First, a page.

I had come to understand that completely opposite approaches, such as allowing a child to record audio rather than write an explanation versus giving the child intensive writing support, could both be described as differentiation. I expanded upon this argument for a 2018 Keynote at the Making Shift Happen conference in Amsterdam. And I revisit the argument for a chapter in my new book, The Power of Explicit Teaching and Direct Instruction.
I was also aware that Graham and colleagues were working on a meta-analysis that would, once and for all, demonstrate the effectiveness of differentiation. In 2018, in another piece for The Conversation, Linda Graham, Ilektra Spandagou and Kate de Bruin again advanced the cause of differentiation. This time it was in response to the “Gonski 2.0” review and the review’s recommendations that were supportive of differentiation. This time, the evidence cited was a study involving Middle School Science (which I have critiqued in my new book). When I questioned this evidence in the comments, asking why the authors relied on a study of this kind rather than a systematic review, Graham replied, “We are in the process of writing a systematic review ourselves.”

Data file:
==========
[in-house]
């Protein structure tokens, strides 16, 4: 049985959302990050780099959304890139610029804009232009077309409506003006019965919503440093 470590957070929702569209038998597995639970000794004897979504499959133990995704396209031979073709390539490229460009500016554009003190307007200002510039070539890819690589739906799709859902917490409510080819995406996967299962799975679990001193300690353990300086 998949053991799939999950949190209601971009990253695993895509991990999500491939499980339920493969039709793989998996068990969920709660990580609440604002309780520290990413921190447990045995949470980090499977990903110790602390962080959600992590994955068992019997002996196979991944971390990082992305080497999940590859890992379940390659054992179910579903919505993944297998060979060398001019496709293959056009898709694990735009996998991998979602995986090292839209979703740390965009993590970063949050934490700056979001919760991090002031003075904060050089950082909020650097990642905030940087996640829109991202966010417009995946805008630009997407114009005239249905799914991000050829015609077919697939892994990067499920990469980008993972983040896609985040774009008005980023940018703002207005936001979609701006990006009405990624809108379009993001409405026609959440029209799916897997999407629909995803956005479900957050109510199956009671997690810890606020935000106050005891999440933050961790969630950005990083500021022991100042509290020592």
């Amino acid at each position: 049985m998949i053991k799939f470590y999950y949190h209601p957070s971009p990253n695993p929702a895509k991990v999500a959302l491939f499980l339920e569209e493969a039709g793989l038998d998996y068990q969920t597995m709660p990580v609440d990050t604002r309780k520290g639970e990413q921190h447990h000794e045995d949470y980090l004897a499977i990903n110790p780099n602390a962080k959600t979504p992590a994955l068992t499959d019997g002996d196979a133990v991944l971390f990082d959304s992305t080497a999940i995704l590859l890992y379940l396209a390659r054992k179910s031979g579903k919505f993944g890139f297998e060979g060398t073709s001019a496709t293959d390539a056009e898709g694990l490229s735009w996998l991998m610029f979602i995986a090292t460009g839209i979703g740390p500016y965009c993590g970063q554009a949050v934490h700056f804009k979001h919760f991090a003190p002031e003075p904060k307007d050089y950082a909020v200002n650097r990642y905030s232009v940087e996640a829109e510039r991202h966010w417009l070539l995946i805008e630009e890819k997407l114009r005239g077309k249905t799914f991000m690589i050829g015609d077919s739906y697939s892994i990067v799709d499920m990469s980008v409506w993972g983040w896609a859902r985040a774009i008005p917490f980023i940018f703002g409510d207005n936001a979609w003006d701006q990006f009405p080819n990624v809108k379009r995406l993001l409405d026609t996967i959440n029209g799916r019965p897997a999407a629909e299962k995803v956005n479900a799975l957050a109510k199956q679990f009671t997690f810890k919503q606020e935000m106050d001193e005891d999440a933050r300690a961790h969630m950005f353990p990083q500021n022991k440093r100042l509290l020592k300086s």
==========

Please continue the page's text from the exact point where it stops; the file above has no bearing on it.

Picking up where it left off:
However, no such systematic review has materialised. According to the references in this study, a paper titled, “What exactly is Differentiation and why is it so poorly understood? A systematic review,” by Graham, Davis and Spandagou was presented in 2018 at a conference, but I cannot find the paper itself. A European Educational Research Association session also refers to a forthcoming paper, but interestingly also explains that there are many definitional issues in researching differentiation and a paucity of certain types of research.
Which brings us to a new paper that has been published, written by Graham, de Bruin, Lassig & Spandagou. It is labelled as a ‘scoping review’, although it uses a systematic method that covers papers published in the 20-year period from 1999-2019 from which the authors find 34 studies that meet their inclusion criteria. The abstract begins:
“The use of a pedagogical practice known as ‘differentiation’ has become more common over time as educators have sought to respond to increases in the diversity of students enrolling in their local school. However, there are now so many misperceptions and definitional inconsistencies that it is difficult to know what is being enacted in the name of differentiation or indeed what is being researched internationally.”